Fee-for-service care models have historically fortified major blockades that prevent high-risk patients from receiving the care they need. In today’s care delivery landscape, however, value-based models are helping to remove these barriers. Join us as John sits down with Dr. Robert Jarve of Corewell Health to examine the ways in which he’s leading system-wide population health initiatives that work to deliver the right care, at the right time, to the right patient. Listen here or wherever you get your podcasts.
What else you need to know
Amazon launched a virtual health service last week called Amazon Clinic. The “message-based” virtual care service will connect customers with care options for more than 20 common health conditions, Dr. Nworah Ayogu, director of Amazon Health, wrote in a blog post. To use the service, customers select a licensed telehealth clinician and complete an intake questionnaire. The service connects the customer and clinician through a secure portal for a consultation. Afterward, the clinician sends a personalized treatment plan to the customer through the portal and any prescriptions that might be needed to the customer’s pharmacy. The cost varies by provider, and insurance is not currently accepted. Amazon Clinic is partnering with third-party telehealth providers such as SteadyMD and HealthTap for the service, which initially is available in 32 states.
Epic and Google signed an agreement that will allow hospitals to run their Epic workload on Google Cloud, the companies announced last week at the HLTH conference. New Jersey-based Hackensack Meridian Health will be the first to migrate its Epic records to Google Cloud. In early 2020, CNBC reported that Epic told its customers it no longer intended to pursue further integrations with Google Cloud and would instead focus on platforms offered by Amazon Web Services and Microsoft’s Azure. At the time, Google was facing criticism over its data-sharing arrangement with Ascension. Financial terms of the Epic-Google Cloud deal have not been disclosed.
Humana’s CenterWell will expand into three new states next year: Indiana, Mississippi, and Virginia. The company said in a news release it intends to open up to 35 new senior-focused primary care centers in the coming year through its joint venture with private equity firm Welsh, Carson, Anderson and Stowe. Some of the new centers will be located in seven other states where CenterWell already has a presence (Kentucky, Louisiana, Nevada, North Carolina, South Carolina, Tennessee, and Texas). Humana’s primary care organization, which includes CenterWell and Conviva, operates more than 220 centers in 11 states and expects to add 30 to 50 centers annually through 2025.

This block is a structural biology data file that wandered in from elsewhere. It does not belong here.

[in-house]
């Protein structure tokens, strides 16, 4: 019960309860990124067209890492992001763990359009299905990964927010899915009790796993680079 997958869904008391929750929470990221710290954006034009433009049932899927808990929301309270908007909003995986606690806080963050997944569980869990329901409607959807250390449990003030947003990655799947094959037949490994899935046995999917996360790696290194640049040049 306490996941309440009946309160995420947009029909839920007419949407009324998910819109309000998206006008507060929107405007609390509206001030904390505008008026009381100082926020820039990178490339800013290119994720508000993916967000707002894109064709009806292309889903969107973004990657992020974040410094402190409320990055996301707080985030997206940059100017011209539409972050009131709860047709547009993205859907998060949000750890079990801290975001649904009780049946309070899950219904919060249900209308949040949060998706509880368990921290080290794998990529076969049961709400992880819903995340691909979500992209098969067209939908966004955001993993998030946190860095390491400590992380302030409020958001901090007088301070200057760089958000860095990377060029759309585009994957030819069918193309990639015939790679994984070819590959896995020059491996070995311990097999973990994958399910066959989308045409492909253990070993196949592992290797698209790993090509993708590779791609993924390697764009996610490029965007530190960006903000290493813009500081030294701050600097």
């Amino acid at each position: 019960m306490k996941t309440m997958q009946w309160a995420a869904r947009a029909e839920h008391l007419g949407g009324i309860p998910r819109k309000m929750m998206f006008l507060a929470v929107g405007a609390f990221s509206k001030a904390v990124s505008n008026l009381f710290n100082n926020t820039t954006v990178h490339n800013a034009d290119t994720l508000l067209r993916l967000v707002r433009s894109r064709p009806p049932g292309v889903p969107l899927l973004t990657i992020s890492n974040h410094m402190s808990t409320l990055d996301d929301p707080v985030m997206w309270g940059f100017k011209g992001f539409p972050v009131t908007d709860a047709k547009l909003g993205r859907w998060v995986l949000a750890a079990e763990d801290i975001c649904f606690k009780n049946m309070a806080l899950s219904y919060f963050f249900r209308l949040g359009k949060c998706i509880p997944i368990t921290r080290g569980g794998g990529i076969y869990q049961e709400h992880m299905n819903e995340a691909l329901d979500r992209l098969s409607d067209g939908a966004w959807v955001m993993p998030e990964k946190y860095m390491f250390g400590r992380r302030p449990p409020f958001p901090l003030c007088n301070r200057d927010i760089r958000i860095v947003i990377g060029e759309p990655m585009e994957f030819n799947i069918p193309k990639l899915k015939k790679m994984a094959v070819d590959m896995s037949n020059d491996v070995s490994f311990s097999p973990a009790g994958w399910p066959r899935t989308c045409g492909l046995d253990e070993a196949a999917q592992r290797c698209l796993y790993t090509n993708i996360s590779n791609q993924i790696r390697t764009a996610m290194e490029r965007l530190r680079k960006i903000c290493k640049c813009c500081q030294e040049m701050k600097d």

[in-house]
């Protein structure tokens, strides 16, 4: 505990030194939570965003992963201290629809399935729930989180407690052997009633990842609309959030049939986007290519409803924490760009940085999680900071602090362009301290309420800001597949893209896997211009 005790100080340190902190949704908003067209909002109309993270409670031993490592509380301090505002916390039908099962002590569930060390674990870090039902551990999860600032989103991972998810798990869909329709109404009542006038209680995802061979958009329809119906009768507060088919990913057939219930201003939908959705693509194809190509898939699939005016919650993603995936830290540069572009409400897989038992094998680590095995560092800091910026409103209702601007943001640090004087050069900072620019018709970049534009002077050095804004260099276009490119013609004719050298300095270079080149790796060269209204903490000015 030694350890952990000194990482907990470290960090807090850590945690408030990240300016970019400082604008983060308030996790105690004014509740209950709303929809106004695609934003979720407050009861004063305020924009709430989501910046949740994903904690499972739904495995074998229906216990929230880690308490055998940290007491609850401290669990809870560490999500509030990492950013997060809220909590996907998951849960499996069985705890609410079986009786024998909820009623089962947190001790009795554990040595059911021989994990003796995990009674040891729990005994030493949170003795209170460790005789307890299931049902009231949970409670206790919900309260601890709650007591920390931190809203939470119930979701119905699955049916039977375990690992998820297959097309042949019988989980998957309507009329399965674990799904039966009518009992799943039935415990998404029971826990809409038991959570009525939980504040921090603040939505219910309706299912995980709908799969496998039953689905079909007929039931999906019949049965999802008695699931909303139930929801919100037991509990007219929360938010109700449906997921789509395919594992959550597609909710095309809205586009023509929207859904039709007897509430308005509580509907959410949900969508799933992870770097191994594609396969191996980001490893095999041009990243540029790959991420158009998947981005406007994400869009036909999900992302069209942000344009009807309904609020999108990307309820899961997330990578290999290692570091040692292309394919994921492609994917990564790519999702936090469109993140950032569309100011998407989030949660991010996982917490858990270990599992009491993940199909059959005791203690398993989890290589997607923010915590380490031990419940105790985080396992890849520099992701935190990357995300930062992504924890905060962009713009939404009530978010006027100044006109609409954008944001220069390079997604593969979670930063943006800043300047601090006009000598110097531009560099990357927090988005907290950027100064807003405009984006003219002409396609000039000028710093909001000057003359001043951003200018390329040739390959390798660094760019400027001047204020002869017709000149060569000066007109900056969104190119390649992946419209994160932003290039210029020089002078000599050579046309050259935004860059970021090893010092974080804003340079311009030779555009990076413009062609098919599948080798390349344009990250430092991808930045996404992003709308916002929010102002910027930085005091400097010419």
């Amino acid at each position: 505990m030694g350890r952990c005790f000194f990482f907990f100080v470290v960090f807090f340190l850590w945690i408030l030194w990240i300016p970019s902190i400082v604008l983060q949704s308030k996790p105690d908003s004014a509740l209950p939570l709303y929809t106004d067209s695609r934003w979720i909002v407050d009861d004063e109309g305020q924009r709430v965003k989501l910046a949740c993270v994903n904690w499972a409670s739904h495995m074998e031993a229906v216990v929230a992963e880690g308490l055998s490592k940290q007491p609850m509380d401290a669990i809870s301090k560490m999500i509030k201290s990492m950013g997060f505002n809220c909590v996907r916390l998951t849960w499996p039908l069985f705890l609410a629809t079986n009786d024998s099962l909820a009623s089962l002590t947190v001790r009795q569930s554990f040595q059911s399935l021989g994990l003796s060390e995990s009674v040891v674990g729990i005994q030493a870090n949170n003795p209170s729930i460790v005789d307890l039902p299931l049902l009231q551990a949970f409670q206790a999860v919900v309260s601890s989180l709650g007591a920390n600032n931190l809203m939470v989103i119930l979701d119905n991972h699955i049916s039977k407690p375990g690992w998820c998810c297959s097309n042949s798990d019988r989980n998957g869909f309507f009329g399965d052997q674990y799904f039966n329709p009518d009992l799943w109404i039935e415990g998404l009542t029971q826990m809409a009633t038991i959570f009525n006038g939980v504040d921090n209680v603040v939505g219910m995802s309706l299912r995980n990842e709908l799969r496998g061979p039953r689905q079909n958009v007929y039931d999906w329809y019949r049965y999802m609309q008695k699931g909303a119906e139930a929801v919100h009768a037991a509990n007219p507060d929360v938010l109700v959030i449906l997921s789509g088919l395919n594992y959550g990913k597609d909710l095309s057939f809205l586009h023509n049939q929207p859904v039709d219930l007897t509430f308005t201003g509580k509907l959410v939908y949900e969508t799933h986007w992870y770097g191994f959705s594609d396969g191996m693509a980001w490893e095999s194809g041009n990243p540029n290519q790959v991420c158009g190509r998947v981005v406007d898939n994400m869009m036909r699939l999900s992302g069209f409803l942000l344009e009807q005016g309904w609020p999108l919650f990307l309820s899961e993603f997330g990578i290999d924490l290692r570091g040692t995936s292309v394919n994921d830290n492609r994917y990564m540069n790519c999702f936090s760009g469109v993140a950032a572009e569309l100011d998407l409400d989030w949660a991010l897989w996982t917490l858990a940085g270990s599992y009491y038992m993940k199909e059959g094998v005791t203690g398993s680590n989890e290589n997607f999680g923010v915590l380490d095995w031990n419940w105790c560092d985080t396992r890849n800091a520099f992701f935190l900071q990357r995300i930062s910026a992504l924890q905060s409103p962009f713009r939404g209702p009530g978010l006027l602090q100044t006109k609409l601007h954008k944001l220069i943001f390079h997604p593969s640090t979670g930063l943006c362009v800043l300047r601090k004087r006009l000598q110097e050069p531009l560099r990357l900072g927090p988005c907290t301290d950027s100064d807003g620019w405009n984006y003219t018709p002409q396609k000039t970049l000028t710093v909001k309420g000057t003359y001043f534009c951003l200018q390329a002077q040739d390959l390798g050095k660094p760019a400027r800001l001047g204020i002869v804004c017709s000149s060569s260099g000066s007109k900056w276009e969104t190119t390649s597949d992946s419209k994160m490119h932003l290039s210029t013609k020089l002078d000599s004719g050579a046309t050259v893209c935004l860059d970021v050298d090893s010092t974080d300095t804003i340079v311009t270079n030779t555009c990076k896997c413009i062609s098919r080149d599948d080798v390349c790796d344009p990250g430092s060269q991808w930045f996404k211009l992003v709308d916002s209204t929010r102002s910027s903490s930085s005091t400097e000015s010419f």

Cigna’s Evernorth is expanding its MDLive virtual primary care program, adding chronic care management in 2023. Patients who have MDLive virtual primary care as a covered benefit through their health plan will have access to the program, which initially will focus on hypertension and subsequently add other chronic conditions, according to a press release. Program participants will develop a personalized care plan with their MDLive primary care physician that will include lifestyle goals, lab tests, medication management, and referrals to other health providers, if necessary. Using connected devices, a care team will track their progress between appointments via remote monitoring.
More than half of Medicare Advantage plans surveyed (57%) reported using an alternative payment model, and 35% of those were using a risk-based model. In all, 63 health plans, five fee-for-service (FFS) Medicaid state programs, and traditional Medicare participated in the survey conducted earlier this year, representing nearly 78% of the national insurance market. Overall, 40.5% of the plans were using traditional FFS payments. Commercial plans were the least likely to use an alternative payment model, at approximately 35%; only about 13% of commercial plans were using a risk-based model. The survey results were published by the Healthcare Payment Learning and Action Network.
Intermountain Healthcare will have a new CEO on Dec. 1. Robert Allen, who joined Intermountain in 2008 and has most recently served as the health system’s chief operating office for nearly six years, was chosen to take over the helm from Lydia Jumonville. She will continue to serve as the executive sponsor of Integration for Intermountain until she retires at the end of next year, according to the announcement.
What we’re reading
The Appeal And Opportunity Of Family Medicine. Health Affairs, 11.18.22Informing the Debate about Telemedicine Reimbursement — What Do We Need to Know? NEJM, 11.17.22
6 Ways to Reenergize a Depleted Team. Harvard Business Review, 11.18.22
What else we’re reading
Existential Physics: A Scientist’s Guide to Life’s Biggest Questions, by Sabine Hossenfelder. Does the past still exist? Has physics ruled out free will? Do copies of me exist? If these questions are intriguing, then this book is for you. My favorite popular science writer will always be Carl Sagan, but Hossenfelder does an admirable job tackling some weighty topics without the math that actual physicists depend on.